Southeast Asia, with its lush tropical jungles, pristine beaches, and wealth of First-World amenities, has a huge amount to offer expats.
Here you can have the adventure of a lifetime…and the comforts of a truly pampered lifestyle for pennies on the dollar.
Read on to discover three lesser-known retirement spots in Bali, Thailand, and Vietnam.
The Indonesian island of Bali has long been popular with sun-loving expats. It’s near the equator, about halfway between Singapore and the northern coast of Australia. The island’s southern coast is the most populated and it’s where you’ll find the best restaurants, shopping, healthcare, and activities.
Canggu is a melting pot of tourists, locals, and expats. What lures most people to the area is that even though development is proceeding quickly, you can still live amongst lush rice paddies and green countryside. This southern coast town spans about five miles from Berawa beach to the village of Cemagi.
The coastline is fringed with lava stone temples, some of which are centuries old. At first the town might seem disjointed with the main three beaches separated by rivers. Some streets are busy, but the roads and lanes leading away from the main thoroughfare are quiet. Local warungs (small family-owned business—like restaurants or cafés) thrive and attract visitors and expats as do the more modern establishments.
The food scene is vegetarian heaven, with many places focusing on raw and healthy menus, but there’s plenty of fish and meat served as well.
As a potential retirement location, Canggu offers a laidback lifestyle, close enough to the bigger town amenities without the hustle and bustle. The International airport is only a one-hour drive away, and the popular beach resort town of Seminyak is 15 minutes away. In Canggu a monthly budget of $1,400 is enough for a couple, which includes rent of a two-bedroom villa and a housekeeper.
Chiang Rai, Thailand
Those looking for a peaceful, rural lifestyle head to Chiang Rai in Thailand’s northernmost province, 110 miles from Chiang Mai. Chiang Rai offers all the basic amenities for a comfortable lifestyle, including restaurants, bars, a private hospital, and a recently-opened shopping mall.
Authentic and quaint, this small town is known for the glorious Wat Rong Khun, a looming white temple complex covered in unconventional décor—think skulls, monsters, and more. Though many tourists only pop over to Chiang Rai for a day-trip to see the famous Buddhist structure, Chiang Rai makes for a great long-term retirement spot.
The White Temple gets all the fame (the nine white elaborate buildings, including a bridge and moat make for gorgeous photos), but the lesser-known Black Temples are even more enticing. A complex made up of over 40 structures and several gardens, the Black Temples aren’t really temples at all. The eclectic buildings, designed by Thai artist Thawan Duchanee, are used as art studios, a home, a museum, and more.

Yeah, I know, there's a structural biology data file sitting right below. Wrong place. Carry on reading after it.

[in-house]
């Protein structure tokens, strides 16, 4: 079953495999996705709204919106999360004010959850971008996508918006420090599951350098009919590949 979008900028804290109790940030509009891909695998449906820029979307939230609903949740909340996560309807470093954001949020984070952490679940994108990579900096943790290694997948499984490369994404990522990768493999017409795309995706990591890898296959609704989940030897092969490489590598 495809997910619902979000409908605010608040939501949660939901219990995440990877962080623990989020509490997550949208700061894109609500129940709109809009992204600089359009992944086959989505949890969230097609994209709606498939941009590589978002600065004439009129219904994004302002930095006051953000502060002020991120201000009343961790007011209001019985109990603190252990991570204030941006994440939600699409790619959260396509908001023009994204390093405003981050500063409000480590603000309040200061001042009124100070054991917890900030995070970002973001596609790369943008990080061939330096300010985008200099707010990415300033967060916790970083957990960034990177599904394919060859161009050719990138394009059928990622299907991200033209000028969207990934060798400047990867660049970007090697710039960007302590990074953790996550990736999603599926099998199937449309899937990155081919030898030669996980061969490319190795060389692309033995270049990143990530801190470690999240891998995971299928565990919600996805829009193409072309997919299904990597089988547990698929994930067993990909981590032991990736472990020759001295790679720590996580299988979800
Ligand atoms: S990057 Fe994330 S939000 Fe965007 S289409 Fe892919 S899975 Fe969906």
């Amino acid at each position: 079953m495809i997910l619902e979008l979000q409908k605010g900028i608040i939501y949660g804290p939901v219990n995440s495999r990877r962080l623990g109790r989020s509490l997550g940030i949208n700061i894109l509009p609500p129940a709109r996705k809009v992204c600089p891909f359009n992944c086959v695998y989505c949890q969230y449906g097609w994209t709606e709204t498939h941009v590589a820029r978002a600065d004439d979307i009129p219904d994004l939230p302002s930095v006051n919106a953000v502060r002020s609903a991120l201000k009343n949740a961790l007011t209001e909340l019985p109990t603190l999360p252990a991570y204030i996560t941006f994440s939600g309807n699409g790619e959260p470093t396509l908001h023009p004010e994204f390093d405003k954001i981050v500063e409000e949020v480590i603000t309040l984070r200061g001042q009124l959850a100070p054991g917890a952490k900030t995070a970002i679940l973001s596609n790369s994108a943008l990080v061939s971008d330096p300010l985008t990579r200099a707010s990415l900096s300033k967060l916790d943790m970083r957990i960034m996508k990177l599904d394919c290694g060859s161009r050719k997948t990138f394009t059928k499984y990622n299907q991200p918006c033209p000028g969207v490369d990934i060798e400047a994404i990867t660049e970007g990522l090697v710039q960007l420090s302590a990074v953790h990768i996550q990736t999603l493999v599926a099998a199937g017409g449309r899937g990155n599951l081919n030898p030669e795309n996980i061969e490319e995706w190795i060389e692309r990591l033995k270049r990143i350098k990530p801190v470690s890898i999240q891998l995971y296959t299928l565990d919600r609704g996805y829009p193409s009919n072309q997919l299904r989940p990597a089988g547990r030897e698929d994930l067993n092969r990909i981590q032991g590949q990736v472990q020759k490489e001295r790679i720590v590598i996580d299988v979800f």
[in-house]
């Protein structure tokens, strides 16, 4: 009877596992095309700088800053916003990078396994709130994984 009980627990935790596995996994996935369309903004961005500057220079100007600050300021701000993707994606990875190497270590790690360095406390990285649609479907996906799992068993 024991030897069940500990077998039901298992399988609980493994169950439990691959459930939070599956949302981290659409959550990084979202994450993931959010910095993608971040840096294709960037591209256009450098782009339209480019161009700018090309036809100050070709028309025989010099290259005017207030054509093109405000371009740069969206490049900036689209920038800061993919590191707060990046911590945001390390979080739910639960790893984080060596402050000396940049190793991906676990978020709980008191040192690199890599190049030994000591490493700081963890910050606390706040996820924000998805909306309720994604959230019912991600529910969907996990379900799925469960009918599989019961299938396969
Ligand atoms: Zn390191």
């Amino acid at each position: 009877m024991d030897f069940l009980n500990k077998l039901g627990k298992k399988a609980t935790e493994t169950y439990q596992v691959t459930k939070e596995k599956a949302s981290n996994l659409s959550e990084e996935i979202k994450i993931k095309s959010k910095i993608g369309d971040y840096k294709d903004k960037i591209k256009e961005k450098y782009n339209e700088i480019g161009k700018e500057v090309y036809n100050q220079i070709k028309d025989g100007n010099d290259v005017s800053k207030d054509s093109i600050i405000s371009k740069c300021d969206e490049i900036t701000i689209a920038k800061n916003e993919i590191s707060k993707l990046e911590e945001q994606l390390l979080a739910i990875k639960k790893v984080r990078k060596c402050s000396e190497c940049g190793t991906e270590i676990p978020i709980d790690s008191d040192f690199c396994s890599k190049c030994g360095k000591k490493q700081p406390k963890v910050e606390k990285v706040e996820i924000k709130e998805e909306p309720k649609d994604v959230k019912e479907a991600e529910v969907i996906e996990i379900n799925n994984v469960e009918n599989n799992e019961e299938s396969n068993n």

Chiang Rai’s location also makes it the perfect jumping-off point for exploring some of the more remote corners of northern Thailand, such as the Golden Triangle, the historic center of the once-famed opium trade between Thailand, Laos, and Burma. Flight time from Bangkok is just an hour.
Expats here enjoy trekking with trails nearby, visiting traditional hill tribe villages or traveling to the larger city of Chiang Mai.
A couple can live well in culture-rich Chiang Rai on $1,800 a month, which includes money to travel.
Vũng Tàu, Vietnam
Vũng Tàu enjoys a spectacular location on a peninsula jutting out into the South China Sea, 60 miles southeast of Ho Chi Minh City. Over the centuries it has acted as a safe anchorage for European trading ships, a headquarters for plundering Malay pirates, a retreat for Vietnamese royalty, home to a former French president, and an R&R retreat for soldiers during the Vietnam War.
More recently Vũng Tàu became the center of Vietnam’s oil and gas industry which brought a diverse mix of international expats to its shore and bundles of money to develop essential infrastructure.
Over the years, Vũng Tàu’s cool sea breezes, long white beaches, manicured green spaces, and growing selection of top-notch resorts and restaurants, has made the city a favorite weekend getaway for those looking for a break away from Ho Chi Minh City. Most visitors to Vietnam never hear about it, let alone visit. But that’s changing fast. Vũng Tàu has emerged as one of Vietnam’s top beach locations and is home to a growing contingent of expats.
Although expat numbers are on the rise, Vung Tau’s population of around 450,000 is still predominantly Vietnamese. There’s a reasonable level of English spoken, especially in businesses catering for expats and tourists.
For a relatively small city by Vietnamese standards, there’s no shortage of cultural things to do and see in Vũng Tàu. There are several historical sites in the surrounding area, including many from the war era, and a world-class Arms museum.
Despite the new facilities, infrastructure, and fast pace of change, Vũng Tàu still retains a laidback vibe and remains uniquely Vietnamese.
Offering a beach lifestyle with the added bonus of a low cost of living, a couple can happily live on as little as $1,300 a month without sacrificing any of the comforts of home.